Contributions should have a title which is both concise and descriptive. Titles to articles should be centred. Type in capitals and emphasise in bold.
All articles should be accompanied by an abstract of no more than 150 words.
Name and Autobiographical Notes
Contributors are requested to supply their full name in whatever convention they personally prefer, not necessarily adopting the first name followed by last name convention. Autobiographical details should appear as the first footnote of each contribution, and include the contributor’s academic and professional qualifications, institutional affiliation, and current title. Acknowledgements (if any) may also be included.
The number of levels of headings should not normally exceed four.
- First level headings should be centred. Type in capitals/small capitals. Precede by capitalised roman numerals, e.g., I, II, etc.
I. FIRST LEVEL HEADING IN CAPITALS/SMALL CAPITALS
- Second level headings should be centred. Type with initial capitals for main words only and italicise. Precede by capitalised alphabets, e.g. A, B, etc.
A. Second Level Heading in Italics
- Third level headings should be flush left. Type with initial capitals for the first word and proper names only and italicise. Precede by arabic numbering, e.g., 1, 2, etc.
1. Third level heading in Italics
- Fourth level headings should be flush left. Type with initial capitals for the first word and proper names only and italicise. Precede by alphabets in parentheses, e.g., (a), (b), etc. End with a colon and run into text.
(a) Fourth level headings in Italics: [Run into text…]
References and Citations
Citations should conform as closely as possible to the McGill Law Journal, Canadian Guide to Uniform Legal Citation, 7th ed. (Toronto: Carswell 2011). The publishers are unable to check the accuracy of references and citations and it is the contributor’s responsibility to ensure that all references and citations are correct.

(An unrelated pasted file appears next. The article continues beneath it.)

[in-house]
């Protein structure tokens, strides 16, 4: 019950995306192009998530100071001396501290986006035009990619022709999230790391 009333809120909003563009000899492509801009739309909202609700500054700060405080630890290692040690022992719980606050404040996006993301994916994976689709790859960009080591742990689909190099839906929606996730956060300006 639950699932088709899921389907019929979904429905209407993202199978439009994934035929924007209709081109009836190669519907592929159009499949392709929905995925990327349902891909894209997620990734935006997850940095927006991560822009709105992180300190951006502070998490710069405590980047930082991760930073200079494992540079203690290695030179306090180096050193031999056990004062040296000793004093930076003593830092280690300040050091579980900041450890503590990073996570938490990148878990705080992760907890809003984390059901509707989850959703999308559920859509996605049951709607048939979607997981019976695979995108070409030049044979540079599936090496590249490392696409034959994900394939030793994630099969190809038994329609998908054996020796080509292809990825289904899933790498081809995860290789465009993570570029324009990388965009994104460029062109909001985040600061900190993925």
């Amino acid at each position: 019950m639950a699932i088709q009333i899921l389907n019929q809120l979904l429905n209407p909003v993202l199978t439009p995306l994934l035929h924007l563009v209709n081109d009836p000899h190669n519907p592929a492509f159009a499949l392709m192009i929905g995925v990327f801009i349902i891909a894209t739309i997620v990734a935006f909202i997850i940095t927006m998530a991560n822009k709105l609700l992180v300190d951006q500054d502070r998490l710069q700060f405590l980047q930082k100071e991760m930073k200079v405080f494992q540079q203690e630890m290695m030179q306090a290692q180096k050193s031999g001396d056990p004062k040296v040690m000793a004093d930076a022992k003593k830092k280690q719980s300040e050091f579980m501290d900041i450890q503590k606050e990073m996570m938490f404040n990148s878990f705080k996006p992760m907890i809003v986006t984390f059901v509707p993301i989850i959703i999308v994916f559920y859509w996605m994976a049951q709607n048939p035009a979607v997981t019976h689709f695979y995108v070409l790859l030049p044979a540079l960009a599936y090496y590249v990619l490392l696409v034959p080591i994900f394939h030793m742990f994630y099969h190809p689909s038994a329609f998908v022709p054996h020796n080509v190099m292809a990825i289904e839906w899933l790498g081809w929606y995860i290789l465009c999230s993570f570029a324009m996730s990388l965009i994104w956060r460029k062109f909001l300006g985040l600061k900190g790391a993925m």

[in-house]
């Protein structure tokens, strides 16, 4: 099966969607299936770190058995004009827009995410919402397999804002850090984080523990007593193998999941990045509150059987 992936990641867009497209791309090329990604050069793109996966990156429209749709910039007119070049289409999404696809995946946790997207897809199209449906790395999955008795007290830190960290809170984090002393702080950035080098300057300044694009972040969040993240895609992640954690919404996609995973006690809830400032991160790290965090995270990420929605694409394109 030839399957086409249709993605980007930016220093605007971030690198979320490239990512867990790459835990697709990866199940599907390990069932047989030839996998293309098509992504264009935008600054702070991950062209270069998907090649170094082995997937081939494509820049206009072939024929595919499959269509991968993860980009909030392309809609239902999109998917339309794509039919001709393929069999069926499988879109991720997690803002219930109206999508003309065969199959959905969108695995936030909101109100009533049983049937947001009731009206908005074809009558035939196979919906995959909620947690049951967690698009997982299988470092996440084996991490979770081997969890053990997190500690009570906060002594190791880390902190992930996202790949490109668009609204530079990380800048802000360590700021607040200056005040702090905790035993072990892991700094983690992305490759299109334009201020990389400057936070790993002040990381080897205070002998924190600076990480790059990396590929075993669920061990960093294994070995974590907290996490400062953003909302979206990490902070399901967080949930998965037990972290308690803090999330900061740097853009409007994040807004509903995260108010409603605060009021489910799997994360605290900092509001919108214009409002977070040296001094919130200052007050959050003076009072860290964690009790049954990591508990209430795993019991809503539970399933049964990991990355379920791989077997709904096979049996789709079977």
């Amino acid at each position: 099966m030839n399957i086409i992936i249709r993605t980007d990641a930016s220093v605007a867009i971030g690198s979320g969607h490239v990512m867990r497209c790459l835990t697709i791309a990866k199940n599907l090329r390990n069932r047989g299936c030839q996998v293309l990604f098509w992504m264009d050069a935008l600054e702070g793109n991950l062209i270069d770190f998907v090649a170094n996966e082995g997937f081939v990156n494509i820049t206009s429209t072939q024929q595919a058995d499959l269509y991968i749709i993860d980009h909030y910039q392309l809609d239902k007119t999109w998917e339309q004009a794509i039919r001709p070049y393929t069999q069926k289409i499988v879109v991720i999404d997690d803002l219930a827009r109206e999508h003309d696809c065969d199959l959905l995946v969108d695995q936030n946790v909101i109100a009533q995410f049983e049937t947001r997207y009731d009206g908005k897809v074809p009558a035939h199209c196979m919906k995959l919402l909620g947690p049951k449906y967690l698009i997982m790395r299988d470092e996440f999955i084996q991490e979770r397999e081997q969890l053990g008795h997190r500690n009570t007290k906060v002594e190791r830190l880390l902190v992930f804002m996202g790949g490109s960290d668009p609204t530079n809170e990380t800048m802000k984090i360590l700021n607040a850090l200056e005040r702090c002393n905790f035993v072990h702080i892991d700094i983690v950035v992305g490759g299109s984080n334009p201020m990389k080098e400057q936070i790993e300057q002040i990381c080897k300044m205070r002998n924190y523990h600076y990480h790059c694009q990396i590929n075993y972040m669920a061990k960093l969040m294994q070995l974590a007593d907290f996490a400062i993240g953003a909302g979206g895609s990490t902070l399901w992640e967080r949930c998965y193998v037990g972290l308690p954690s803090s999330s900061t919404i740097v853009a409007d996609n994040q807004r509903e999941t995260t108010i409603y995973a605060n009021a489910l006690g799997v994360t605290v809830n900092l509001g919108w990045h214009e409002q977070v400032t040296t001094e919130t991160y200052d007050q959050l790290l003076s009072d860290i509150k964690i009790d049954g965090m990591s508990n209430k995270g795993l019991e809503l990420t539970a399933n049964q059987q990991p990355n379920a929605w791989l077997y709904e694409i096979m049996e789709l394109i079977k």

Quotations should be clearly indicated and it is vital that they are accurate.
- Where letters or words are replaced or inserted within a quotation, the replacement or inserted letters or words should be indicated in brackets “[ ]“.
- Where words, phrases or sentences are omitted within a quotation, the omission should be indicated by ellipses “…”. No indication of punctuation before or after the ellipse is necessary.
- Where the quotation will run to more than forty words it should be typed as a separate paragraph, left-indented and right-indented.
- Double quotation marks should be inserted at the beginning and end of every quotation, but not when the entire quotation is indented or at the beginning of every new paragraph within a quotation.
- Single quotation marks should be used at the beginning and end of quotations within quotations.
Use of Capital Letters
Where reference is made to a specific office, organisation or body then the capital letters should be used. Where the reference is general or non-specific then the lower case letter should be used.
Abbreviations and Contractions
Where a word or words are abbreviated or contracted, the period should be used in conjunction with all abbreviations and contractions except in the case of proper names. For example, “Company” is abbreviated to “Co.”, “exempli gratia” is abbreviated to “e.g.”, “free trade agreements” is abbreviated to “F.T.A.s”, and “Limited” is contracted to “Ltd.”, whereas the “United Nations Educational, Scientific and Cultural Organisation” is abbreviated to “UNESCO”, the “International Covenant on Civil and Political Rights” is abbreviated to “ICCPR” and the “Reciprocal Enforcement of Commonwealth Judgments Act” is abbreviated to “RECJA”.
Foreign words not currently absorbed into the English language should be italicised, e.g., “cestui que trust“, “jus gentium“, “lex mercatoria” etc.